paper trail

Masha Gessen to discuss Surviving Autocracy tonight; Writers and editors pay tribute to John Homans

Masha Gessen. Photo: Lena Di

John Homans, frequently referred to as “a writer’s editor,” has died. A number of people who worked with him at New York magazine and Vanity Fair have paid tribute. Writes Joe Hagan, author of Sticky Fingers: The Life and Times of Jann Wenner and Rolling Stone Magazine: “He’s the last of a breed, a vision-quest editor: He gave you a mandate when you were going to write a story, in this sort of oracular style that was hard to describe, to motivate you. He would often say, when I was at my low ebb—tired, depressed, demoralized, as we can all get sometimes—he’d say, oh, this is the sport of kings, man! We’re lucky! We get to go out and do this! This is the great fortune, the world is ours to go have fun with!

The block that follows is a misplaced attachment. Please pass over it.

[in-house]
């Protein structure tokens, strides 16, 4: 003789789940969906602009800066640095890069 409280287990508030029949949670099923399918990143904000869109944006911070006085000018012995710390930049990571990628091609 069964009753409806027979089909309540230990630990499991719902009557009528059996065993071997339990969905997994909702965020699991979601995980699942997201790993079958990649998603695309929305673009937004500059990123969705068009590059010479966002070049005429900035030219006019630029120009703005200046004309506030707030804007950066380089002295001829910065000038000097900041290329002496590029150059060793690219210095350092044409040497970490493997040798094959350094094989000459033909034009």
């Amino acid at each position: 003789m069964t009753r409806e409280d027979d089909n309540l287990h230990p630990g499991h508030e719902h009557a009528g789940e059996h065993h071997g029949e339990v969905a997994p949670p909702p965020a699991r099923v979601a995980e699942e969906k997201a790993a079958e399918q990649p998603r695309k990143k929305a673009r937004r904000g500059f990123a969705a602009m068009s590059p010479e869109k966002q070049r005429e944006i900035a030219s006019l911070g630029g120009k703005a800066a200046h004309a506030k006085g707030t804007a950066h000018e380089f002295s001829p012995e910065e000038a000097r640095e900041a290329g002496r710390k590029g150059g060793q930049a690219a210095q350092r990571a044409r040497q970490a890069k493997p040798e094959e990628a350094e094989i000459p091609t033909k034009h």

At Pairagraph, philosopher Joseph Bottum, author of the book The Novel in Decline, exchanges a series of letters with Phil Klay to ponder the health of contemporary fiction.

W. W. Norton has announced that Blake Bailey’s biography of Philip Roth, which will be 880 pages, will be published on April 6. “Our association was sometimes complicated, but rarely unhappy and never dull,” Bailey said of working with Roth, in an interview with the Associated Press.

At the New York Times, Concepción de León profiles Raven Leilani, whose debut novel, Luster, is out tomorrow. “I wanted to write a story about a Black woman who fails a lot and is sort of grasping for human connection and making mistakes,” Leilani says. “I didn’t want her to be a pristine, neatly moral character.”

In an online event tonight at 7 PM EST, Masha Gessen and Washington Post columnist Alexandra Petri will discuss Gessen’s new book, Surviving Autocracy.